NEW DELHI — India's government has ordered a probe into the deaths of five men asphyxiated by toxic fumes while cleaning a septic tank at a housing complex in New Delhi, an official said Monday.
Minister of Labor Gopal Rai has asked for the results of the inquiry to be ready within three days, Rai's spokesman, Sanjay Kamboj, told The Associated Press.
The men were sent into the tank to clean it on Sunday, according to New Delhi deputy police commissioner Monika Bhardwaj.
Four men were declared dead on arrival at a nearby hospital, and the fifth man died at the hospital Monday, Bhardwaj said.
Police are pursuing criminal charges stemming from the deaths, she said.
According to Bezwada Wilson of the Sanitation Workers Movement group, more than 1,800 people across India have died while cleaning septic tanks or sewers since 2014, when India's Supreme Court issued a ruling to bolster a 2013 act that prohibits employing people to clean human solid waste by hand.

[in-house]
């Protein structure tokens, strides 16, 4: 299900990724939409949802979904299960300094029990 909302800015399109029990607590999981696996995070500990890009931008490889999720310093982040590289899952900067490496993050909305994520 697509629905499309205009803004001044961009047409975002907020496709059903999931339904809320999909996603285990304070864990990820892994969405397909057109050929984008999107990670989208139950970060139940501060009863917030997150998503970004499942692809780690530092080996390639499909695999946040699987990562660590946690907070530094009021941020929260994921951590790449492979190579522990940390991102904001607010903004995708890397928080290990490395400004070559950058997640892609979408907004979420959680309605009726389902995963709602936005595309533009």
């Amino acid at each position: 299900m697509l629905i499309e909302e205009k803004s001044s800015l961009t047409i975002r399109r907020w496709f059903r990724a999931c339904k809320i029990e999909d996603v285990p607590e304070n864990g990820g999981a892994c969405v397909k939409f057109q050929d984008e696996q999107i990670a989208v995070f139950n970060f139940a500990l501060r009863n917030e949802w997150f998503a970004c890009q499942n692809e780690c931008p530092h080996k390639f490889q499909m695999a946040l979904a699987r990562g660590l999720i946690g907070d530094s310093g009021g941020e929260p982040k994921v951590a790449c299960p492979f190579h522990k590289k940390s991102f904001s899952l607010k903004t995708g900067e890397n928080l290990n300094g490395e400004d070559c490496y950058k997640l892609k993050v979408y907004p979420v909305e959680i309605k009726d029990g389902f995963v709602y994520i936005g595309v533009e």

"Those in power are not taking these events seriously," Wilson said.
The 2013 law calls such work "dehumanizing" and based on a "highly iniquitous caste system."
Caste prejudice is endemic in Hindu-majority India, even though the constitution outlaws the practice and has made it a crime punishable by up to a year in prison. Members of lower castes are often forced to perform jobs considered unacceptable by other castes.
The government of Prime Minister Narendra Modi has launched a massive campaign to improve public health by installing more than 80 million latrines.
But the plight of sewer and latrine cleaners remains largely unchanged, activists say.